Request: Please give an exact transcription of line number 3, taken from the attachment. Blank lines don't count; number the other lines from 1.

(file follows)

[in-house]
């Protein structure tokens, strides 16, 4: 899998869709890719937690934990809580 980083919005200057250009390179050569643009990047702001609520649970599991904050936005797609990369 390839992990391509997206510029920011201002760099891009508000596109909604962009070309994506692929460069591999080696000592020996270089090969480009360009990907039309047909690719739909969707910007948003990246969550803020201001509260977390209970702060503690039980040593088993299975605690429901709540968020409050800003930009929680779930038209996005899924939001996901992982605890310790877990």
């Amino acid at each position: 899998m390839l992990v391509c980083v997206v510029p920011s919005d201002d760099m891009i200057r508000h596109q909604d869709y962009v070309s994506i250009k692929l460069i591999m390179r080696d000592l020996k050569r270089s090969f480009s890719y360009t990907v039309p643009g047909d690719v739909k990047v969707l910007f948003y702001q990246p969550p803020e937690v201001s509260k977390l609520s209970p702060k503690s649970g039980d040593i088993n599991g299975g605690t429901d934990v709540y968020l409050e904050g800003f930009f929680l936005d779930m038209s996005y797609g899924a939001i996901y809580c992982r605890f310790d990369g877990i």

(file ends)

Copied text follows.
């Amino acid at each position: 899998m390839l992990v391509c980083v997206v510029p920011s919005d201002d760099m891009i200057r508000h596109q909604d869709y962009v070309s994506i250009k692929l460069i591999m390179r080696d000592l020996k050569r270089s090969f480009s890719y360009t990907v039309p643009g047909d690719v739909k990047v969707l910007f948003y702001q990246p969550p803020e937690v201001s509260k977390l609520s209970p702060k503690s649970g039980d040593i088993n599991g299975g605690t429901d934990v709540y968020l409050e904050g800003f930009f929680l936005d779930m038209s996005y797609g899924a939001i996901y809580c992982r605890f310790d990369g877990i």